Genetic analysis was performed by Athena Diagnostics. The patient possessed duplication of the PMP-22 gene, consistent with CMT1A. Her mother also has a documented PMP-22 duplication and a milder CMT phenotype with motor NCV in the 19- to 24-m/s range. Additionally, the proband had a 1000-fold CTG trinucleotide repeat in the DMPK gene on chromosome 19q13.3 (genetic analysis by University of Washington Genetics Laboratory, Seattle), producing type 1 MMD. This was presumably inherited from her father, although he is estranged and formal testing has not been documented.

FAMILY 3

A 39-year-old man had pes cavus foot deformity since childhood and was rejected from the military at age 18 years because of it. At age 35 years, he was documented to have impaired distal sensation. Evaluation ensued, including EDX studies, which revealed variable slowing of NCV in the upper and lower extremities, notable for significant focal slowing of the ulnar nerve across the elbow (31 m/s) compared with the segment below the elbow (50 m/s). The amplitudes of the motor and sensory responses were within normal limits. For this reason, molecular testing was obtained for the CMT phenotype, and he was found to have a PMP-22 deletion indicative of the HNPP syndrome. However, on examination, he also had signs of spasticity with hyperactive tendon reflexes and bilateral Babinski responses. Results of magnetic resonance imaging of the brain and spinal cord were entirely normal. As part of his evaluation for spasticity, elevated plasma very long-chain fatty acids were discovered. Cortisol stimulation testing results were normal. Examination at age 39 years showed that he was ambulatory without assistance but had a slow, unsteady, scissoring gait. His mental status was normal and his cranial nerves were unremarkable. Muscle bulk and strength were normal in the upper limbs, but he had bilateral muscle atrophy and weakness below the knees with pes cavus deformity. Tendon reflexes were hyperactive at the knees with bilateral sustained ankle clonus and bilateral Babinski responses. There was decreased sensation to light touch, vibration, and position in both feet.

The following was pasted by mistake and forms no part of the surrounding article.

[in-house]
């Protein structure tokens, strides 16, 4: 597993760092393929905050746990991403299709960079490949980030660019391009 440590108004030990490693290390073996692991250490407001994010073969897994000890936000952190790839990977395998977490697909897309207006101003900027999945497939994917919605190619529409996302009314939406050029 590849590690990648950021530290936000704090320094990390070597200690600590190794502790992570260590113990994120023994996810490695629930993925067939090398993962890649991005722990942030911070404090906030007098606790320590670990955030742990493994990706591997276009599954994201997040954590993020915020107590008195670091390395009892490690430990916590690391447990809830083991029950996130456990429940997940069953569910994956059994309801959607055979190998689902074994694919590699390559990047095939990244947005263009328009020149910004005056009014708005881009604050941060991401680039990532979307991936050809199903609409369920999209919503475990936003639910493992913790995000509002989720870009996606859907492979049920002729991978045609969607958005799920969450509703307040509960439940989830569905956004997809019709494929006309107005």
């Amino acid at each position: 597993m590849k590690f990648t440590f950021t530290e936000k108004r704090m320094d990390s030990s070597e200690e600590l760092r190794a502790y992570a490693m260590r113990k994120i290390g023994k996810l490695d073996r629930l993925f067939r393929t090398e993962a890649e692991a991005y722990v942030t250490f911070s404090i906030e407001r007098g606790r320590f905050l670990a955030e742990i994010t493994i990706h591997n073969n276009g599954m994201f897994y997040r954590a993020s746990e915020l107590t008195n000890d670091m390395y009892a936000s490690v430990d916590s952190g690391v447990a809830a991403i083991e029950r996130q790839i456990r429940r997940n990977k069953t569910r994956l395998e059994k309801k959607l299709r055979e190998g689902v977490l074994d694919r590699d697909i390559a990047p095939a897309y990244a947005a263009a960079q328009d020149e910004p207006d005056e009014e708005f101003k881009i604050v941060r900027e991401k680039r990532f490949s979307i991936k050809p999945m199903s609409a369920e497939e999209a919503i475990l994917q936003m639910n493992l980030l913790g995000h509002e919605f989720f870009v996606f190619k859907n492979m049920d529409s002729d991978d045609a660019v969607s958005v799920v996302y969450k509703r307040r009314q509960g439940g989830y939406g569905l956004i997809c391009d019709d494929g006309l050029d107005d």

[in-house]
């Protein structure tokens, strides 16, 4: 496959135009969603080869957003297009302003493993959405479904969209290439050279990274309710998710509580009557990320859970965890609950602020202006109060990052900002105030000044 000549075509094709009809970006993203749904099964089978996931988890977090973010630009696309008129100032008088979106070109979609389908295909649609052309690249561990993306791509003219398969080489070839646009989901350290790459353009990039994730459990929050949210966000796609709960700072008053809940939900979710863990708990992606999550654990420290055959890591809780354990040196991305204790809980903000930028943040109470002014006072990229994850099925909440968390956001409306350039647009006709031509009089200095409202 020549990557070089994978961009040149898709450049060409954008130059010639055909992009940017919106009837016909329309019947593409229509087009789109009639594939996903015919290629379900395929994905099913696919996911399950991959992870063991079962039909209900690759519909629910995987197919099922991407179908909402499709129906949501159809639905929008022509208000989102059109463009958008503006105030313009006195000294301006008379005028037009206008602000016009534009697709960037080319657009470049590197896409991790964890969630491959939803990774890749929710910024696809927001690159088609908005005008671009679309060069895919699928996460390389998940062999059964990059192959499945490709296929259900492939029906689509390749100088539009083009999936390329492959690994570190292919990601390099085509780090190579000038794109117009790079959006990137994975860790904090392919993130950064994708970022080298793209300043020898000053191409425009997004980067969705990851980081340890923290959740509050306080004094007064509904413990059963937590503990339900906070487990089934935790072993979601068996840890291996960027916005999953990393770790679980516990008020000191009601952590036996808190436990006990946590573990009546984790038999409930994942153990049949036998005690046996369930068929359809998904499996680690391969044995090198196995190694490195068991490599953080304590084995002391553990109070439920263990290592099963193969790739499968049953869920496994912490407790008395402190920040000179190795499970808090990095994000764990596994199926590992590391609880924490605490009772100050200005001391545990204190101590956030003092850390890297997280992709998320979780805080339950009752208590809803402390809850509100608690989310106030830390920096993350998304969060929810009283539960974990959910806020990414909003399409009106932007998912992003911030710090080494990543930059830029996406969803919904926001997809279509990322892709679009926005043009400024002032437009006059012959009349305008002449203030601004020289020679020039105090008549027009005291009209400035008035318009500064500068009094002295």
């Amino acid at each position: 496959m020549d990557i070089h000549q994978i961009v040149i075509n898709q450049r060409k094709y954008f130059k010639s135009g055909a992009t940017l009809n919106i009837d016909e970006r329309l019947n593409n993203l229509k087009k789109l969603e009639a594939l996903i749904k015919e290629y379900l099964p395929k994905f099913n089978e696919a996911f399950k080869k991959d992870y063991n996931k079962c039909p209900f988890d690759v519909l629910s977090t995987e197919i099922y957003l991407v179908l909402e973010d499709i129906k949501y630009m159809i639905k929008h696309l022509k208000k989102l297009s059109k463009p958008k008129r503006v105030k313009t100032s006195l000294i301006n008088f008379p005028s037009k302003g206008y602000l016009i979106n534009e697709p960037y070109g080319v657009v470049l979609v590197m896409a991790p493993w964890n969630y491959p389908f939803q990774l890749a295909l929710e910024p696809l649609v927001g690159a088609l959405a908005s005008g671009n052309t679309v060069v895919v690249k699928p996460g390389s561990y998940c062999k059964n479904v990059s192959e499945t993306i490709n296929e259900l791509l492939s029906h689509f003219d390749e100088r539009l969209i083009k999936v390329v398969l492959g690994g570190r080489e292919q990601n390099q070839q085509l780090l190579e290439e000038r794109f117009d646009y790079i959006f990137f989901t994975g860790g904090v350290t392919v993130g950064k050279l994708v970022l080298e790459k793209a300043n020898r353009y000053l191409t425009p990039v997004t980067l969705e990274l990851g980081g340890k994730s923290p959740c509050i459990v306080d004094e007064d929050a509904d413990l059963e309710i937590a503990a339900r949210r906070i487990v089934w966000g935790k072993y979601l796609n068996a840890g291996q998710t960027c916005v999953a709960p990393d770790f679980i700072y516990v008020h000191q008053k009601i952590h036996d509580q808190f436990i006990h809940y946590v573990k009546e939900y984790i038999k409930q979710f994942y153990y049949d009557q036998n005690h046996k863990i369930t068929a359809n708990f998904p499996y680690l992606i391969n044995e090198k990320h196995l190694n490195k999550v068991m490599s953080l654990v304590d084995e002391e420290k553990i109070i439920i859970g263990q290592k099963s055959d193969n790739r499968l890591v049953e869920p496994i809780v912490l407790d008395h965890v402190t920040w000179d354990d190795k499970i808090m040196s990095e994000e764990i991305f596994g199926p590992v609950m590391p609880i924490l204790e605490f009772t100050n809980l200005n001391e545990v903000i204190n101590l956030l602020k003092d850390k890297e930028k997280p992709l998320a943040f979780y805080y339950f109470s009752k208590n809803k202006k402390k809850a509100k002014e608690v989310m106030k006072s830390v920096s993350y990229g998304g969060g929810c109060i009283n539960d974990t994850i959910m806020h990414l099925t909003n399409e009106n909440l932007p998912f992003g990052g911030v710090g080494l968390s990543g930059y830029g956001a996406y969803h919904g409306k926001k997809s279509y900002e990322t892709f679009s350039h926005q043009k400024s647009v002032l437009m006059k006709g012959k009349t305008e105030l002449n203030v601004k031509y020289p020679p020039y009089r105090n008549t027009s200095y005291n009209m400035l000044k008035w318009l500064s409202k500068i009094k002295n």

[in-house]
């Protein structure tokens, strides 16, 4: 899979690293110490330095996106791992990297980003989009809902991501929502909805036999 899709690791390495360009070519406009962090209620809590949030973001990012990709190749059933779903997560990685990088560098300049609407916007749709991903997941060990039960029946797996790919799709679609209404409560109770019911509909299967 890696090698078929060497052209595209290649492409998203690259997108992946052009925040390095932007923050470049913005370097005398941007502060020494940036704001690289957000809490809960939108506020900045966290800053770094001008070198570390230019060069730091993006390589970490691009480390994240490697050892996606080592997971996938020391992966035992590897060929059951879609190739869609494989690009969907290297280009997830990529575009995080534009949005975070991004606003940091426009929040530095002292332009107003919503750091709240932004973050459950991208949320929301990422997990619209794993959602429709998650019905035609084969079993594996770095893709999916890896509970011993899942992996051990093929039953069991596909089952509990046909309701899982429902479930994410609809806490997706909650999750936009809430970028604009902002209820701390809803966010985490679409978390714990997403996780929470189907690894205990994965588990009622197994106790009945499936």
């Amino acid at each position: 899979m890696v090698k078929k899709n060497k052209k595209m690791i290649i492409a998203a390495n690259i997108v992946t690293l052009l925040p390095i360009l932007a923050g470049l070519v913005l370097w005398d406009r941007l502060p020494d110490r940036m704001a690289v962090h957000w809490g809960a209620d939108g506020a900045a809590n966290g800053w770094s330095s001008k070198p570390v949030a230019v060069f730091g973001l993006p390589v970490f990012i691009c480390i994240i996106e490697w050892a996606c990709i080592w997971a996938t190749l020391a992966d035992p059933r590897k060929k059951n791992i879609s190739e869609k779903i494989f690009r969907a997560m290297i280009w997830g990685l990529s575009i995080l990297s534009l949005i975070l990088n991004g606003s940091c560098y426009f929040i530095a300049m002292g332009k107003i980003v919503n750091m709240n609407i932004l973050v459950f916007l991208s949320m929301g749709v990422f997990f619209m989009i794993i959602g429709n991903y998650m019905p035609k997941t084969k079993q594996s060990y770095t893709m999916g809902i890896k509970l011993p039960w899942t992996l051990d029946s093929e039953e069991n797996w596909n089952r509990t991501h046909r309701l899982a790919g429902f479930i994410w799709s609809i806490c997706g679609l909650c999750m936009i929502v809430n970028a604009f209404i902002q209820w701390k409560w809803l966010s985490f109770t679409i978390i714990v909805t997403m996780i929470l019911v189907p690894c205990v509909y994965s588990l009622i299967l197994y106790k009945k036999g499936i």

Neither parent was available for evaluation. His father was said to have had hammertoes. His mother was reported to have no neurological problems and no known family history of neurological disability.

Genetic analysis was performed by Athena Diagnostics. DNA analysis revealed a PMP-22 gene deletion consistent with HNPP. DNA sequencing revealed a G-to-A substitution at nucleotide 1552 in the ABCD1 gene, causing an amino acid substitution at codon 389 (R389H) (genetic analysis by Kennedy Krieger Institute, Baltimore, Md). This mutation, associated with X-linked AMN, has been previously reported.26

COMMENT

Mutations in the PMP-22 gene causing HMSN are among the most common inherited neuromuscular disorders.1 For this reason, it can be expected that PMP-22 mutations will occasionally, albeit rarely, occur simultaneously with a second neuromuscular genetic mutation. We report this rare occurrence in 3 families. These rare genetic coincidences allow observation of whether such concomitant mutations are augmentative physiologically and produce a novel phenotype.